My audiologist inserted the Lyric in my right ear without a problem, but my left ear put up a fight. There was a painful spot (most likely originating from removal of impacted earwax) that brought me to tears when she inserted the device. We needed to allow a couple more weeks for my left ear to heal and relax before attempting to insert another device. The audiologist chose a smaller size for that ear, and although it was still uncomfortable going in, it has not presented any extended problems.
Growing accustomed to hearing aids is a lengthy process. I didn’t understand that as a kid, and I believe that is part of the reason I was reluctant to wear my hearing aid back then. Lyric comes with its own set of issues that make the process a little bit more difficult, but very worthwhile. The first thing I noticed after my audiologist inserted my first Lyric and turned it on was the ton of bricks lifted from my shoulders as I listened to her talk and heard every word she said without any effort at all. I cannot explain the feeling. I had never before realized the tremendous amount of energy and concern I had channeled into simply hearing someone talk, even at close range. I almost felt like crying.
Once I left the comfort of the audiologist’s office, though, I was a little bit less confident about the device. I realized that I was hearing everything all at once: every person talking, every office machine, the rustling of the fabric of my coat sleeves. I couldn’t listen to the radio in the car because the engine noise and the sound of the tires on the road seemed to have equal priority. I remembered the reassurances from my dad and the audiologist that my brain needed to “re-learn” hearing and it would get better. It seemed to me beyond the scope of what my brain could do, but I hoped they were right—there were times when I felt that I preferred my poor natural hearing to this artificial sounding electronic hearing. But I held on to that feeling in the audiologist’s office when I first heard her talk with my hearing aid, and I knew that I would try.
Then, there were the physical aspects of adjusting to the Lyric hearing aids. I never realized how sensitive the ear canal is; I learned that a simple cotton swab can cause tremendous irritation, even if used safely. My ears are no exception, and if anything they are more sensitive than most. They didn’t take kindly to the objects residing semi-permanently inside, and I felt that I had a mild ear infection. The ear canal will swell slightly as it reacts to the Lyric, and this is completely normal. I read that the adjustment period, which is usually about three days, can be longer for some people. My right ear took about a week, while my left ear has taken close to two weeks. The almost constant pain, though not severe, made me feel a little bit sick. I used acetaminophen as recommended, and that helped greatly…though I have to admit there were times when I wanted to take the things out!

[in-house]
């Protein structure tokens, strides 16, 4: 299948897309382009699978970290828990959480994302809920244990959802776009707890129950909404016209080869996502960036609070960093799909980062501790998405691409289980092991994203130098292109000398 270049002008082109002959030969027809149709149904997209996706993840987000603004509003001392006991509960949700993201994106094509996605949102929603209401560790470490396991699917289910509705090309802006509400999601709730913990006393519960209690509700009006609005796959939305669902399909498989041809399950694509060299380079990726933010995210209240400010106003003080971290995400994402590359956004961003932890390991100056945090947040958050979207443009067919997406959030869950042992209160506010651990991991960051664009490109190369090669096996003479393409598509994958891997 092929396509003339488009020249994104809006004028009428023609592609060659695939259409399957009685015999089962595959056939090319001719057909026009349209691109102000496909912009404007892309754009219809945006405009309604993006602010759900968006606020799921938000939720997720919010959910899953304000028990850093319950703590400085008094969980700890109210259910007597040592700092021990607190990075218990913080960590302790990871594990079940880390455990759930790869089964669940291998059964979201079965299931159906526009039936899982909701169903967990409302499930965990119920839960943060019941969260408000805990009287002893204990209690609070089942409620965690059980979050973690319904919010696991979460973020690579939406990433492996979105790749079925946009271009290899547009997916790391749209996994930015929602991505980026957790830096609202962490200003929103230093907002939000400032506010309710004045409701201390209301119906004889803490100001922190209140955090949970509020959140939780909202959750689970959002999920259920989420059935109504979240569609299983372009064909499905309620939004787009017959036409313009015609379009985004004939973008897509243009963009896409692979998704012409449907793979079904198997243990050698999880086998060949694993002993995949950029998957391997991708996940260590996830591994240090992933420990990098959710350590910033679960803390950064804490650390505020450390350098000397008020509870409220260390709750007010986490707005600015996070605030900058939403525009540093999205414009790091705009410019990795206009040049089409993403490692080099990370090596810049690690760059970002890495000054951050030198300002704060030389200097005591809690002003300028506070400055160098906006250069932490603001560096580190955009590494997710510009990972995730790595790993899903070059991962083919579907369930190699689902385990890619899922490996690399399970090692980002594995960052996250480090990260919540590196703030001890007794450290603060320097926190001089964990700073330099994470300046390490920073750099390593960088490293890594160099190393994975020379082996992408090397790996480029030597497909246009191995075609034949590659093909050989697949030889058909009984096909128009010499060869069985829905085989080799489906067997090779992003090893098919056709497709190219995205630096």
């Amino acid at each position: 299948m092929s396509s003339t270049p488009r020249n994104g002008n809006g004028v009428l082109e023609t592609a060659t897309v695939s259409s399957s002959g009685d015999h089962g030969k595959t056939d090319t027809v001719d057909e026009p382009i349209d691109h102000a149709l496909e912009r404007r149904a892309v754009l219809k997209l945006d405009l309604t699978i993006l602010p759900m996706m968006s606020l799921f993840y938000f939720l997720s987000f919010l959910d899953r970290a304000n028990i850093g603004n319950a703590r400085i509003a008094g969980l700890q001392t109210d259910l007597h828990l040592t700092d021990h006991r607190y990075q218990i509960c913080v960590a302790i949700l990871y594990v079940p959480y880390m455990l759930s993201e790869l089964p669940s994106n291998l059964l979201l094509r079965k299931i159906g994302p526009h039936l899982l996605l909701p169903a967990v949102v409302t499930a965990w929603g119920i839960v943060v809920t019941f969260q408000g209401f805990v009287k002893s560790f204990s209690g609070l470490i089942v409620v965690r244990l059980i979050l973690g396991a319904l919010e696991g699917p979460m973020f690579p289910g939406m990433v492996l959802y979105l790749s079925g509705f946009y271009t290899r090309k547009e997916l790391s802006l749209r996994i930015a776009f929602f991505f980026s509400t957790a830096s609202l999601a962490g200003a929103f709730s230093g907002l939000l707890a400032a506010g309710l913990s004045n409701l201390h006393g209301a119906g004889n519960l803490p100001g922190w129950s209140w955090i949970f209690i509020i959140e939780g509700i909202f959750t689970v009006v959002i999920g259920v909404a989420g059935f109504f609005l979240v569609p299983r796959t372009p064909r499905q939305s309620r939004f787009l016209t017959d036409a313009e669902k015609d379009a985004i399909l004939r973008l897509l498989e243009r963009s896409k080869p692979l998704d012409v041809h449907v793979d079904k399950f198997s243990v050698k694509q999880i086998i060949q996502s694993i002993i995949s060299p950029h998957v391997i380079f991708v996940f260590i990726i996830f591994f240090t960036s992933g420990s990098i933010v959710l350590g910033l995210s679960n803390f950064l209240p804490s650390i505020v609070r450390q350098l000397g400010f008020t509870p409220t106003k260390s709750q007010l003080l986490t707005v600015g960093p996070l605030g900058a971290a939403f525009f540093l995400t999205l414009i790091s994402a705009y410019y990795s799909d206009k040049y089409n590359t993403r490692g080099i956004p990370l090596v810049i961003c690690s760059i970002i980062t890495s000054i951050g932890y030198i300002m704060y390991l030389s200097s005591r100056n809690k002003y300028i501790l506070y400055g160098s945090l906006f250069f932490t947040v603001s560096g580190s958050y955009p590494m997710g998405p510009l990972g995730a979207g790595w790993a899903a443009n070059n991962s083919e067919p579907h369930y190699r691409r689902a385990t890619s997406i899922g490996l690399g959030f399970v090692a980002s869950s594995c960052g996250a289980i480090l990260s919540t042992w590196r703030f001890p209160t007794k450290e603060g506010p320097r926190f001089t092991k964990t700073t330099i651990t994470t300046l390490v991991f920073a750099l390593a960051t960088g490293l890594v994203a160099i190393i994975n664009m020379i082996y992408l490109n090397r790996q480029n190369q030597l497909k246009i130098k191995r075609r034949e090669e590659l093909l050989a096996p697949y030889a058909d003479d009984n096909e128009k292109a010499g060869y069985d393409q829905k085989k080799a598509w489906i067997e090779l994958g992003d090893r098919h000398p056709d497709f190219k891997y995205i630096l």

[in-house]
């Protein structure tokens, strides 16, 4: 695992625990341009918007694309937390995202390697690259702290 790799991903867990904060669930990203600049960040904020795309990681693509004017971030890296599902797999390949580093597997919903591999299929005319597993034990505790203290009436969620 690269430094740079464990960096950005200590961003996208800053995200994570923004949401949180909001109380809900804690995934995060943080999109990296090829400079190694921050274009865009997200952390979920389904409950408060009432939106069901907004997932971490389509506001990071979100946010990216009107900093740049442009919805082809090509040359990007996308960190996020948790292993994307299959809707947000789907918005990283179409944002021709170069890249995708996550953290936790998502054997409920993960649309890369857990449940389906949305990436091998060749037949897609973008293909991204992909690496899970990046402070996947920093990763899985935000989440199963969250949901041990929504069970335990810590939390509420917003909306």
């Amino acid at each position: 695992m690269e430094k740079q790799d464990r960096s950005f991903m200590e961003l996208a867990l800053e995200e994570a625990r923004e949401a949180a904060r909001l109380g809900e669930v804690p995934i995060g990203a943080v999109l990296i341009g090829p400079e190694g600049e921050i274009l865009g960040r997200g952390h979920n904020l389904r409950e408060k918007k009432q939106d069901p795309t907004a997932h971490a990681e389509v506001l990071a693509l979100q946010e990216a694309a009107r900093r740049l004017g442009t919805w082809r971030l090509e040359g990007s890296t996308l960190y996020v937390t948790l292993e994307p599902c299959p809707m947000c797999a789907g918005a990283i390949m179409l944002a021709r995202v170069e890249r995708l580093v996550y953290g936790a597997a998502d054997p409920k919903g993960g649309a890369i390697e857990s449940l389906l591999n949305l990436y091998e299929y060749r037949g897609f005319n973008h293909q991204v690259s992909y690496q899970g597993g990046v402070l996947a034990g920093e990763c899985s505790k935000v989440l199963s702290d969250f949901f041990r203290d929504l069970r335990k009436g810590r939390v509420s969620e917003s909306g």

Other Lyric users claimed that after a while they forgot they were wearing the things—their ears adjusted, and they no longer felt the object inside. That was hard for me to believe, and the initial sensation of simultaneously having a plugged ear and superior hearing was difficult for my mind to reconcile. But once the pain went away and my ears accepted the Lyrics, the sensation of a foreign object in my ear really did go away. Apart from occasional itching, my Lyric hearing aids are completely comfortable. I don’t know yet if I will have an adjustment period when my next set of aids are inserted. If so, I expect it will be easier.
It’s been about a month and a half since my first Lyric was inserted, and I couldn’t be happier. Although I didn’t believe it would happen, I truly have adjusted to my “new” hearing. My mind naturally filters out background noises, and I am once again able to listen to the radio in the car. I’m not processing every little noise I hear. When I’m in the classroom, I’m able to hear and answer my students’ questions from behind the desk. Recently, I was annoyed when the ringing phone woke me from a much-needed nap…until I realized that only a few weeks before the phone ringing, downstairs, would not have woken me, because I would not have heard it. I was more amazed and grateful than annoyed.
I no longer care about whether people know I wear hearing aids, so the invisibility factor isn’t important to me, but it’s nice. There are more practical aspects of the Lyric extended wear hearing aid that I truly appreciate. I don’t need to worry about replacing hearing aid batteries, which is not only an inconvenience, but also a safety issue—those tiny batteries are deadly if swallowed, and with a toddler in the house that is an important concern. I don’t have the stress of worrying about misplacing, dropping or breaking removable hearing aids. It is nice having the security of being able to hear all night long in case there was an emergency. The Lyric aids are very easy to adjust. The audiologist pre-programs the devices to match my hearing levels, but I can adjust the volume or turn the aids off myself with a little magnetic “wand” that I insert into my ear.
Lyric hearing aids are wonderful devices, but they’re not for everybody. For one thing, the cost is prohibitive for many people. Currently, a Lyric hearing aid in each ear will cost more than $3,000 annually. As much as I enjoy my Lyrics, I won’t be able to afford that cost once the year is up, so I will need to seek out an affordable standard hearing aid (there is no way I will go back to nothing). Hopefully the cost will come down as more advances are made and the technology is more widely adopted. Besides the hefty price tag, convenience is another issue for some. The Lyrics, which will last three to four months at best, must be inserted by a trained professional (they can be removed at home in an emergency or when the battery goes dead). Since only a limited number of audiologists currently deal with Lyric hearing aids, the required travel may be too much. It’s a 45 minute drive for me. Although I haven’t used a standard hearing aid recently to make a comparison, I do believe I would prefer the Lyric if I had the means to pay for it.
I am so grateful to my dad, my audiologist and Lyric for restoring my hearing. I am very excited about all of the advances being made in the audiology field that will help people like me, my family, and future generations realize their full potential in a world that isn’t always kind to them.
DISCLOSURE (what’s this?): I am not affilliated with Lyric in any way. I wrote this review independently based on my own experiences using the product.